Mandatory evacuations in effect as fire burns across Southern California

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Evacuations were ordered Monday afternoon as firefighters battled two brush fires burning in the Angeles National Forest above Azusa and Duarte, amid a record-setting heat wave, fire officials said.

The first fire erupted around 11:15 a.m. on Highway 39 near the Morris Reservoir dam north of Azusa, according to the U.S. Forest Service. The fire is believed to have been started by a vehicle that went off the road.

The blaze, dubbed the Reservoir Fire, was first reported at 5 acres and rapidly spread to 1,200 acres, the Los Angeles County Fire Department said. No structures were threatened.

Mandatory evacuations were ordered for residents in the Mountain Cove, Rainbow Ranch, and El Encanto neighborhoods along Highway 39 in Azusa, according to the Azusa Police Department. Voluntary evacuations were recommended for the Mirador and Crystal Canyon neighborhoods. An evacuation center was set up at Memorial Park at 320 N. Orange Ave.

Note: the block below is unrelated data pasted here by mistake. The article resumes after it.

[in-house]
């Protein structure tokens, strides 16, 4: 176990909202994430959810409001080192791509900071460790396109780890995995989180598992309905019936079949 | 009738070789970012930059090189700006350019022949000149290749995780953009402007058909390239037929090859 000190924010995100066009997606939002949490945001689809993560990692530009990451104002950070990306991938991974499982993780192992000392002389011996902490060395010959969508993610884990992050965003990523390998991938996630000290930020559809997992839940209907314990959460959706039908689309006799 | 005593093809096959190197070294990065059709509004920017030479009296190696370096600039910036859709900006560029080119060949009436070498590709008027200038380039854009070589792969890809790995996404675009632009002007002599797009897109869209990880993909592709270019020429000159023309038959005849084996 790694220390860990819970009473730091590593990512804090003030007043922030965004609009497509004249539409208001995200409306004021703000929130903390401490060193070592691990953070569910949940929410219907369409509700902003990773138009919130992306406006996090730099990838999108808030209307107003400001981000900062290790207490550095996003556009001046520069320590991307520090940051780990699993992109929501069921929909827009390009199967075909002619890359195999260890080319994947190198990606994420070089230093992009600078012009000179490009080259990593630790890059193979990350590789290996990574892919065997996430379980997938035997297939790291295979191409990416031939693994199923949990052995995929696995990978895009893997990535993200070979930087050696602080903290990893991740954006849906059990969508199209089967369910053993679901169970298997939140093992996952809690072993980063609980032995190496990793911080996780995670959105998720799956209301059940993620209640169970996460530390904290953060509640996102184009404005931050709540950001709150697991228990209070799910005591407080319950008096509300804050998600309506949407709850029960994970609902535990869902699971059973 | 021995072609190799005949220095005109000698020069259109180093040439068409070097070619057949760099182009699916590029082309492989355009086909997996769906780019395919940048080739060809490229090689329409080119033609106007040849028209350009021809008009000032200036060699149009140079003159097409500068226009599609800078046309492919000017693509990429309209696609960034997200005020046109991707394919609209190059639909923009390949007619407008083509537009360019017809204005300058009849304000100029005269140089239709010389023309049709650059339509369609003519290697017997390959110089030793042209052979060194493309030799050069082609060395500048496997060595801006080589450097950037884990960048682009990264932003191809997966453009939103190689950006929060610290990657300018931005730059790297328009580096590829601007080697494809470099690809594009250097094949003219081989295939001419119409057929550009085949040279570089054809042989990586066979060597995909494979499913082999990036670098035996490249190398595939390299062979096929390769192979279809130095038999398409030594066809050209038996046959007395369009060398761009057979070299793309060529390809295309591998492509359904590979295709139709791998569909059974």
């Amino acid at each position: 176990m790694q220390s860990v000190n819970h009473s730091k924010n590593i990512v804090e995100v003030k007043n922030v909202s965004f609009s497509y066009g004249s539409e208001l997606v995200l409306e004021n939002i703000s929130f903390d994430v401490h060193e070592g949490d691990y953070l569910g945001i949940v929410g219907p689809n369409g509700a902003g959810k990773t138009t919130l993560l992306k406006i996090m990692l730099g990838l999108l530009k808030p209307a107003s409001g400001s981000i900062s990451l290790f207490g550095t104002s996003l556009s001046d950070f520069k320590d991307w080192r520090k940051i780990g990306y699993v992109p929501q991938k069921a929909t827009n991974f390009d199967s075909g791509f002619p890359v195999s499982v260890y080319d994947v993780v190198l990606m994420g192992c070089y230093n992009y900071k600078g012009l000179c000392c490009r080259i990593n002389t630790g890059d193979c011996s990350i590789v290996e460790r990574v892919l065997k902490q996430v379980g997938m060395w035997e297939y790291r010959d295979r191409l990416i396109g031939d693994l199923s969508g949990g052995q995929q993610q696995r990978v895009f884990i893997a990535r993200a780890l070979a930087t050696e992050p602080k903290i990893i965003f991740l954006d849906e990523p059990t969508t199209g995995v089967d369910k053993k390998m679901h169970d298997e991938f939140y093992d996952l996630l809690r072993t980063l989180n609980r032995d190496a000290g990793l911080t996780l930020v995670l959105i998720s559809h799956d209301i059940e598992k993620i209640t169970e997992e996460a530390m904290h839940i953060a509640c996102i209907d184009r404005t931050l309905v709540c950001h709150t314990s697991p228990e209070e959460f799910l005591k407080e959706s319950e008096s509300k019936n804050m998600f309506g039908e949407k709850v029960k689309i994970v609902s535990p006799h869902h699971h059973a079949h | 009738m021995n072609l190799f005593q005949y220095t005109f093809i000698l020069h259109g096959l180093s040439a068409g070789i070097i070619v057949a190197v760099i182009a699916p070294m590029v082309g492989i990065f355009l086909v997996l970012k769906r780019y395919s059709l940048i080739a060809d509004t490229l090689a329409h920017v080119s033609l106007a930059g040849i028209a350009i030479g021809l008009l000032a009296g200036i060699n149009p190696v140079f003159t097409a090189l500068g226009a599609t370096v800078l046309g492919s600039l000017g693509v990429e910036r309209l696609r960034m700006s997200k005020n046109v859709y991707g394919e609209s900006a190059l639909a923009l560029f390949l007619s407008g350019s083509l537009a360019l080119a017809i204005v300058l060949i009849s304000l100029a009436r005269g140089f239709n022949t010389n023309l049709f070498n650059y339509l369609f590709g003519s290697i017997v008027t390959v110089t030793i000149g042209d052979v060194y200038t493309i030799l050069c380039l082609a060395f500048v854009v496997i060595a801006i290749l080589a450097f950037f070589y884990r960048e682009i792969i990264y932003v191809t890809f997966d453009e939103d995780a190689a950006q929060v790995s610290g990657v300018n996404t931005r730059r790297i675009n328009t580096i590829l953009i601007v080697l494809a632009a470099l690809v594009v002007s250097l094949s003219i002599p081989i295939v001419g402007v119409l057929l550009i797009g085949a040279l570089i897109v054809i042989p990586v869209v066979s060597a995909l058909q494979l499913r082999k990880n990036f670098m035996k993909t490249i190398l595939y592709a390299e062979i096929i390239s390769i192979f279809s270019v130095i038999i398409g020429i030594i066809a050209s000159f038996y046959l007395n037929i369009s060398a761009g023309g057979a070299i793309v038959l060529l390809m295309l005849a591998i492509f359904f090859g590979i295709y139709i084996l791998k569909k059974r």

The second fire broke out about four miles away, near Opal Canyon and Brookridge roads, bordering a neighborhood on the foothills near Duarte. Fire officials said the so-called Fish Fire had scorched more than 2,000 acres and was moving north, away from homes.

Fire crews were attacking the flames by air and ground.

The fires erupted on the hottest day of a Southern California heat wave, as red flag warnings were in effect in the region through Tuesday.

Residents near to the Duarte Mesa fire were under mandatory evacuation orders from Markwood Street between Westvale Road and Tocino Drive, and above Conata between Tocino Drive and Mountain Crest Road. Mandatory evacuation orders were issued earlier for residents on Brookridge Road, with voluntary evacuations in effect for residents north of Fish Canyon Road from Greenbank Avenue to Encanto Parkway.

An evacuation shelter was set up at 1600 Huntington Drive in Duarte. Police said water and meals would be available, and service animals were welcome. Pet owners can take their small animals to Wonder Dog Ranch at 220 Taylor St. in Monrovia.

Large animals, such as horses, should be taken to the Pomona Fairplex at 1101 W. McKinley Ave, according to the Los Angeles County Sheriff’s Department.s

By 9 p.m. Monday evening, the fires had not yet merged, and were 1.5 miles apart, according to the LA County Fire Department.

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